Welcome to LEJoG Day 19, and the 50FootHead origin story
Day 19 pre-amble
“Mighty oaks from little acorns grow”, so they say. I’m not claiming this blog to be a “mighty oak” just yet. However I am using the phrase for the title of Day 19. Because this was the day that Charles’s suggestion of writing a LEJoG blog fused with my experiences of mental health and the idea of combining the two stories first came to mind. It was a real “lightbulb moment”. My main obstacle to creating a blog was the difficulty in finding anything unique to say about the walk. But if that isn’t the only journey you decide to write about, suddenly many other avenues open up.
In fact “Little Acorns” to me was always more a White Stripes song (from ‘Elephant’) than a common saying. Not only that, it’s a song specifically written about facing and overcoming problems one tiny step at a time. This makes it even more apposite for the blog.
Day 19 itself was, fittingly enough, the most trying so far. This is where the “big diversions” come in. First, a non-negotiable bovine roadblock added around 1½ miles to my route. Later, some careless navigation and forced backtracking added about the same unnecessary distance. And even before I started, there were problems…
LEJoG Day 19 (Monday 28 May 2018)
Bishops Lydeard to Bridgwater (15½ miles, but should have been 12½)
Cumulative: 260 miles
Facts: Time on walk: 4 hours 25 minutes. Average speed: 3.51 mph. Weather: Very warm all day, almost cloudless.
Practicalities: This should have been straightforward. Drove from the Lethbridge Arms to Bridgwater and parked at Salmon Parade. The car park was near the bus station and close to the hotel I’d booked. This made it a good jump-off point for Day 20’s walk to Glastonbury in June. Then it should have been a case of catching the 11am bus back to Bishops Lydeard, walking and returning to my car by mid-afternoon.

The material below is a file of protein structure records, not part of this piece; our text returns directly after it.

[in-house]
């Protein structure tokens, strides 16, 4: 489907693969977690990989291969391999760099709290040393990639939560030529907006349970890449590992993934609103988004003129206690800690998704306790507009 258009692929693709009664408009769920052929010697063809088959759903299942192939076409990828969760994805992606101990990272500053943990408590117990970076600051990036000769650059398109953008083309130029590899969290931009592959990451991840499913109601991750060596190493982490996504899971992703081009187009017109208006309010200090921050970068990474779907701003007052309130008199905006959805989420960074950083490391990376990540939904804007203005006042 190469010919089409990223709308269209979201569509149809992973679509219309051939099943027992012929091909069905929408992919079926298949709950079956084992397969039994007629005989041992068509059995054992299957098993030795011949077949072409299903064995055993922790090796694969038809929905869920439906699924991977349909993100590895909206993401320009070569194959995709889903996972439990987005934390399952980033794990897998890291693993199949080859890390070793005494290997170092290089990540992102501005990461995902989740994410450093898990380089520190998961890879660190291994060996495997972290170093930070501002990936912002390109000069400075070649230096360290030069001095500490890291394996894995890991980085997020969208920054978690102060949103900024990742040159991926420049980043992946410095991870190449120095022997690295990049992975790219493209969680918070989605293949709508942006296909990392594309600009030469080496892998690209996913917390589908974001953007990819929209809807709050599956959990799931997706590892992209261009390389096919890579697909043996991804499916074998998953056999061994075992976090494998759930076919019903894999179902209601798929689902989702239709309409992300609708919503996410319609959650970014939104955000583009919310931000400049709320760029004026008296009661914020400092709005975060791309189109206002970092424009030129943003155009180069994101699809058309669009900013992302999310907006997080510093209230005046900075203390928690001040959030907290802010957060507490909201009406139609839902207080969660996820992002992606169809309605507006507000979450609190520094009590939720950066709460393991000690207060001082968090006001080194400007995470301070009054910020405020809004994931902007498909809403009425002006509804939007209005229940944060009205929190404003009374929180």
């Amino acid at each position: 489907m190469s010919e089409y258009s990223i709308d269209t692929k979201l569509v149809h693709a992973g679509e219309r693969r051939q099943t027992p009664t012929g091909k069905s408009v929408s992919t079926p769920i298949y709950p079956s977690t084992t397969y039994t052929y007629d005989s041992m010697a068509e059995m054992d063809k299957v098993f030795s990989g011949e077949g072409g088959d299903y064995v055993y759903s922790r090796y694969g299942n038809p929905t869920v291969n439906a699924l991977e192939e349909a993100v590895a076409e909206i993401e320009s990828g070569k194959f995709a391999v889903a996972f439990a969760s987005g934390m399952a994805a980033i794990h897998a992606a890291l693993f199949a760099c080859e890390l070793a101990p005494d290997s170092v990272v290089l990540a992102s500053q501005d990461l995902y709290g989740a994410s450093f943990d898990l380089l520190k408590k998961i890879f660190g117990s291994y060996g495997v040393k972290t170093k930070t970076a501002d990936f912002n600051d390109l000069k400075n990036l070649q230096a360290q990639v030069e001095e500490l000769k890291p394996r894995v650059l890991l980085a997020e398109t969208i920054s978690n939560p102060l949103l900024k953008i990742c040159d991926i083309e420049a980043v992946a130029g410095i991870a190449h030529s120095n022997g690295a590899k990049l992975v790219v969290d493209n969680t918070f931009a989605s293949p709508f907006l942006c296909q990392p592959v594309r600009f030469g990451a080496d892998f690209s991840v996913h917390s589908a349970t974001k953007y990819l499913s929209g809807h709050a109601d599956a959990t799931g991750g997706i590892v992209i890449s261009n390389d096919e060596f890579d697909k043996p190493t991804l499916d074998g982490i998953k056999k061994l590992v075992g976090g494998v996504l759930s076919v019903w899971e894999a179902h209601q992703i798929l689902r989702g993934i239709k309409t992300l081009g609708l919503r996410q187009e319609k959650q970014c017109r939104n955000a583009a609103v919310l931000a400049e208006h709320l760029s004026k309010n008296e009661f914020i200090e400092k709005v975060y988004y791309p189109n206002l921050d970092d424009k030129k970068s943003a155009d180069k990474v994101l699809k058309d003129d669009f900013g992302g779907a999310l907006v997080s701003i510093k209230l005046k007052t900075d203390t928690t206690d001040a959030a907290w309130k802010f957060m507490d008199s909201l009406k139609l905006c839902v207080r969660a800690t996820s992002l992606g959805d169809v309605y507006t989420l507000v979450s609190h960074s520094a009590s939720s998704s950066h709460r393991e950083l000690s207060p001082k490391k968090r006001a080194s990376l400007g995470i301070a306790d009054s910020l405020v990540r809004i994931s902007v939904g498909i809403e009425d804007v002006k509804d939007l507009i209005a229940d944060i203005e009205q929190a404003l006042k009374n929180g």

Somerset is not familiar to me. On all previous bus journeys this weekend I checked my location on GPS so I knew when to get off. Somehow – somehow! – this morning I forgot this sensible policy. I saw a bus stop near a roundabout that looked like the one next to the Lethbridge Arms. And even though I instinctively knew the stop had come around too soon, I got off the bus.
I was two miles too early. Tried to walk to my starting point on a 50mph A-road. After about a mile I ran out of footway and decided it wasn’t worth the risk. Cut my losses and waited for the next bus, which would be passing in about ¾ hour. It was a warm day and I sat outside the bus shelter, facing away from the road and towards what looked like a military building. After 20 minutes or so of perfectly innocent phlegmatic waiting around I noticed the CCTV. And just as I had the first inkling that sitting alone facing a military installation (and occasionally getting my mobile phone out) perhaps wasn’t the wisest of moves, out came the security guard to ask what I thought I was doing.
I let him approach without changing my stance or looking remotely embarrassed or furtive. Immediately surmised that complete honesty – however dumb it sounded – was the best policy. Let’s face it, the explanation was not something Tailor would have concocted. Although, as ever these days, truth proved stranger than fiction later this year. Also I had the bus timetables in my pocket to back it up. Naturally I asked if it would be better if I went back in the shelter and faced the other way. The security guy responded in the affirmative, and we went our respective ways.
It was this place, incidentally.
Eventually I got on the right bus and the walk could finally begin.
Start: Lethbridge Arms, Bishops Lydeard, 1:05pm. End: Salmon Parade car park, Bridgwater, 5:40pm.
The first aim of today’s route was to re-connect with the Macmillan Way West without retracing too many of my steps from yesterday, so here’s the MWW long distance path map again.
Headed north from the inn, and on reaching Pound Lane turned E towards East Lydeard. After a left into Tetton Lane, crossed a field on the marked footpath and rejoined the road briefly at Middlebrooks. After crossing the stream, took a wide footpath N toward Toulton, passing farm buildings on the left, and then turned right into Cushuish Lane. At the point where the lane turned sharp right, I proceeded directly E along the footpath. This leads to another footpath that heads north towards Ivyton Farm, at which point I was back on the Macmillan Way West. For the record, it was on the approach to Ivyton Farm that my “lightbulb moment” occurred and the first little acorns were planted.